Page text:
The first question, prior to even start defining the type of IC plan that better suits the company, starts with ‘how much of pay is salary, vs incentive”? this choice is strongly related with the vision and culture of the company: do you want to promote a career-oriented sales force, how many non-selling activities are to be emphasized, what is the type of selling favoured by the type of portfolio products and their life stage? What is the type of control within the company, strategic, operational, or financial?, what is the company’s willingness to assure risk vs return?
Once that this first key question is answered, the IC design can kick-off. At this moment the question is then, “Which type of IC plan suits better the vision and commercial objectives, and, as importantly, the culture of the company? There are all types of incentive plans chosen by companies; some are intrinsic motivators, some are extrinsic in nature. Most companies rely on economical motivators, which can be defined in a variety manner. The most common IC designs are based on goals, commissions or bonus; more complex ones have elements of relative performance, self-selected objectives, or partial internal rankings, but they could be as complex as mixed (bonus + commission), matrix-based, progressive, multiple-capped and multiply measured.
The most critical step is, not on how to decide on the type of IC, but on how to define and to set objectives to measure. Something to consider is that, for each additional complexity included in the IC Design, an added risk into the objective setting is introduced in the model and the system. And the higher the uncertainty, and the number of elements included in the calculation, the lower the transparency and the most difficult to calculate the real impact of the plan on performance.
More complex plan design does not necessarily mean better or fairer; Americans got it right some time ago, and their IC plans are what is known as the “KISS” approach (Keep It Simple and Steady). Different social policies in Europe usually end with convoluted plans and mixed performance dashboards that are obscure and obsolete quickly upon changing of market conditions. If you need to change the basics of your objective setting factors every 6 months, maybe you want to consider a full revisit of the IC Plan.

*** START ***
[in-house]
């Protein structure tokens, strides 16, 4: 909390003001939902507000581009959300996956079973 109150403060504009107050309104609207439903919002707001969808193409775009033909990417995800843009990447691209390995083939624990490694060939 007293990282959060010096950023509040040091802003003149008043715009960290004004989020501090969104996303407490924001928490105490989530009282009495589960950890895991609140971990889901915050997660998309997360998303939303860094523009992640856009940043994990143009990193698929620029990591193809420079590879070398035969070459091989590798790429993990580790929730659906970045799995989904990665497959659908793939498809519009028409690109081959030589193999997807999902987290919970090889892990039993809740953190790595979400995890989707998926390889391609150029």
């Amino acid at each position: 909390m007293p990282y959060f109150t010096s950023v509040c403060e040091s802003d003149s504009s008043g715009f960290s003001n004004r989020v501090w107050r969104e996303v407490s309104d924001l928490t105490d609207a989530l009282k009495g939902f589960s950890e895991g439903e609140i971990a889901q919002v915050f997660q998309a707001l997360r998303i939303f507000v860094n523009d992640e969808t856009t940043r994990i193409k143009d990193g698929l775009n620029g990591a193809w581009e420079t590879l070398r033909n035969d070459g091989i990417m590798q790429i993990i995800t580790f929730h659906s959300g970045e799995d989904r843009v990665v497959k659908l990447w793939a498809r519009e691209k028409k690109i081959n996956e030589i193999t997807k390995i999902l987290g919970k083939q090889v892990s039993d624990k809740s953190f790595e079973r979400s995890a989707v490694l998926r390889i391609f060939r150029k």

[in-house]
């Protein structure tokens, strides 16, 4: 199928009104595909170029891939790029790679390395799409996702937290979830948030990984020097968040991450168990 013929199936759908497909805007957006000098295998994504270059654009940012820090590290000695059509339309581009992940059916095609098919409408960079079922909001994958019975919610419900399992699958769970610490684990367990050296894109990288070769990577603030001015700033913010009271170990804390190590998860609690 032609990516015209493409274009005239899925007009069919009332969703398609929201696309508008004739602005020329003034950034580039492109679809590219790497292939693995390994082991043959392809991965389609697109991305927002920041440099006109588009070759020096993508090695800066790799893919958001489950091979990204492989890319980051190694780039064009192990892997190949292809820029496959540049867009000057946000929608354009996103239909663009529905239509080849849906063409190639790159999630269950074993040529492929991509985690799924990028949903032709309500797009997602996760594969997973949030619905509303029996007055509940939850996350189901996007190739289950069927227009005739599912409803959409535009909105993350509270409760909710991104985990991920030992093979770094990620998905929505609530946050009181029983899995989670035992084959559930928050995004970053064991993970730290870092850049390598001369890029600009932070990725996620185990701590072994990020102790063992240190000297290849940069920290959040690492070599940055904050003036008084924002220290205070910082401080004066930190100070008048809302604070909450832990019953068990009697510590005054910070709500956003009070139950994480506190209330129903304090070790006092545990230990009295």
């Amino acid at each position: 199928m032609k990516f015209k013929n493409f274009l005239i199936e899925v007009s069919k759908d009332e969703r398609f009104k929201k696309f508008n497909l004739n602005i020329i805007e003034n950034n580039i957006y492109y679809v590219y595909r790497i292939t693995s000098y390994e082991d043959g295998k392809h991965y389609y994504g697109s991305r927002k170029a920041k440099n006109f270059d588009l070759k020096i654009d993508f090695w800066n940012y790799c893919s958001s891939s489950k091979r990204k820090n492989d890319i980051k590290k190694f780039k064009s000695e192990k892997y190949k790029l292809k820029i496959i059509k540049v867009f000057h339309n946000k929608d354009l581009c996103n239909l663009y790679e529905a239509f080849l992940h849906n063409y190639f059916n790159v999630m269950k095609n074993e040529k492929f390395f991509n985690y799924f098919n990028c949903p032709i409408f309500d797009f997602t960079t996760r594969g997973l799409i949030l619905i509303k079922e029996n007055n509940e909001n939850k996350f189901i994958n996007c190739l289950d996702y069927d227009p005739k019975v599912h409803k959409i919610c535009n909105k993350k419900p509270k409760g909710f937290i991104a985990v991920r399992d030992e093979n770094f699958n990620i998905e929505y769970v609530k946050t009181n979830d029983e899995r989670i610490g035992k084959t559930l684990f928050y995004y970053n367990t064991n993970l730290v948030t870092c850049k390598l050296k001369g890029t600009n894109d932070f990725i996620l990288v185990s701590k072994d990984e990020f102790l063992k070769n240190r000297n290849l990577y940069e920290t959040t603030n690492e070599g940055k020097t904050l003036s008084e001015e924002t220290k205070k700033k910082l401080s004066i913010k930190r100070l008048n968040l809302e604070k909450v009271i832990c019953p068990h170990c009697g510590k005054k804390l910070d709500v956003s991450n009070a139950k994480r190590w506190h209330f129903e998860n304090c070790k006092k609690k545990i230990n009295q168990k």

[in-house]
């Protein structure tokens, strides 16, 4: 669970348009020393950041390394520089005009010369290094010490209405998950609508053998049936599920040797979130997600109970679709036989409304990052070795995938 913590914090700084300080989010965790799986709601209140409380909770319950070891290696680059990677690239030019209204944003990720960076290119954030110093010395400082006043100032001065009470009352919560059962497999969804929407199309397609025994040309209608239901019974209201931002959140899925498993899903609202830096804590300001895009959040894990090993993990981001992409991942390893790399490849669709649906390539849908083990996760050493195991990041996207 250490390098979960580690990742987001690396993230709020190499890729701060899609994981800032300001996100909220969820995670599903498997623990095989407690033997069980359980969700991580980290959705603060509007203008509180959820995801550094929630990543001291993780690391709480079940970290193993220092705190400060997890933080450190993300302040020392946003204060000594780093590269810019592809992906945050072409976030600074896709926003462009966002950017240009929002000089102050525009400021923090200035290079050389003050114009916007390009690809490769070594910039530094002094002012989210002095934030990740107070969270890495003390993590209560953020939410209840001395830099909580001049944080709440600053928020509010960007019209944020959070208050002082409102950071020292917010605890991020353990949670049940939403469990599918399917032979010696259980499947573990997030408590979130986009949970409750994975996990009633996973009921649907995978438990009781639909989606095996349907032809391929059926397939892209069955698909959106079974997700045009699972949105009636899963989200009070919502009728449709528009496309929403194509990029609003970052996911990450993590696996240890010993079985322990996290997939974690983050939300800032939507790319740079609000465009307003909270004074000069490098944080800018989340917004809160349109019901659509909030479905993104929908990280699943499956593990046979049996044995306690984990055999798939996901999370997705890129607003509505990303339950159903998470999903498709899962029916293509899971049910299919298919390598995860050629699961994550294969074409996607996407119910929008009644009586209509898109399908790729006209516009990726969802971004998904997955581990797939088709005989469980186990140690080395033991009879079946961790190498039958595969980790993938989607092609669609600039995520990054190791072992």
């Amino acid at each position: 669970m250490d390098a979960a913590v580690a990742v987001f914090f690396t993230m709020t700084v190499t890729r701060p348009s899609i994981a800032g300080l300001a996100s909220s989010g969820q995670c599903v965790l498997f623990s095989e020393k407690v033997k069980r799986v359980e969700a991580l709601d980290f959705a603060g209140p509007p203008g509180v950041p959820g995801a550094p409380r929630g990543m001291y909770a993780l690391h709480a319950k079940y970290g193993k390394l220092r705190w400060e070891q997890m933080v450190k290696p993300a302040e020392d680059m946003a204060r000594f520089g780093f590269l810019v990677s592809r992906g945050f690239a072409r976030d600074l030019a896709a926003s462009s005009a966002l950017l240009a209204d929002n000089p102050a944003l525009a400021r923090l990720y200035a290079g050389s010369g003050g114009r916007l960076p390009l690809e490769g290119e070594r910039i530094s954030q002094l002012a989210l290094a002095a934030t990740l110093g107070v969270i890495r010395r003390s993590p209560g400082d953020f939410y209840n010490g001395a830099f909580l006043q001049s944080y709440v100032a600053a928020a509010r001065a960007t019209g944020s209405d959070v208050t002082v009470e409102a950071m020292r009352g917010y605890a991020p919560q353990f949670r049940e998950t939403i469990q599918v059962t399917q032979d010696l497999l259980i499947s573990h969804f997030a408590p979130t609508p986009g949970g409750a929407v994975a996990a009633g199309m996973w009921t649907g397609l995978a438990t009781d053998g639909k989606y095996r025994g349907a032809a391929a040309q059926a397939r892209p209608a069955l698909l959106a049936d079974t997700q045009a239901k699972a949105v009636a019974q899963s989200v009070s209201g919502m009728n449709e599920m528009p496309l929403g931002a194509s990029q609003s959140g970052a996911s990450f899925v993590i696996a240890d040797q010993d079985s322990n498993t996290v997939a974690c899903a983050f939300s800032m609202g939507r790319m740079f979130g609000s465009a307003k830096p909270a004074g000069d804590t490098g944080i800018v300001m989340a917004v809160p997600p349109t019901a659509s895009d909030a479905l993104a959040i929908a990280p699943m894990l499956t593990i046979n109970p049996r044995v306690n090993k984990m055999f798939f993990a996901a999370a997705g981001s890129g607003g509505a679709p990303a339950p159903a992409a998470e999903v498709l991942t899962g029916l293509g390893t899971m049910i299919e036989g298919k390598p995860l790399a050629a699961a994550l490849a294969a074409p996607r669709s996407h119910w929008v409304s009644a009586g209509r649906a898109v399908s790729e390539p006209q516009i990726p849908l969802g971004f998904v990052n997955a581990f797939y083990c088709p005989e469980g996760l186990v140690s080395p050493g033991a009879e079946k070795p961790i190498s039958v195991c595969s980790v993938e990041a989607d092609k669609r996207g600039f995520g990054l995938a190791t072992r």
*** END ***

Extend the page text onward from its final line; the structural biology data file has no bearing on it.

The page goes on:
IC Plan implementation basics
In order to assure a steady flow of the implementation, the first rule to observe is the documentation – everything should be elicited and shared with a strong quality control and sanity double checks. We are talking about a lot of money for a lot of people, so everything should be clearly coordinated and transparent, in addition to be timely. The manager in charge of IC should assure that responsibilities and control on the milestones of the project are shared, to avoid silos of information that frequently encourage misunderstandings. At the same time, implementation of an IC should be inflexible regarding schedules and errors; the computation of the payouts should be fully automated to assure minimum human intervention and hence mistakes, double takes or delays in the payments.
Incentive Compensation is one of the most daunting and critical of the tasks of HHRR, Finance, and Top Management -- everybody has its share of responsibility, accountability...and liability! (so please also check with your legal department); it starts with forecasting of assets (products) for objective setting, passes through assuring the right performance of assets (people) and finishes with the sustainability of more assets (revenues). Incentive Compensation and objective setting is a heavy analytical endeavour that needs objective, detached and cold head, but that touches the heart of the hottest topic and what appears usually emotional engagement in a company: The pay for performance.
For further information on best practices, on objective setting and incentive compensation, do not hesitate to contact us .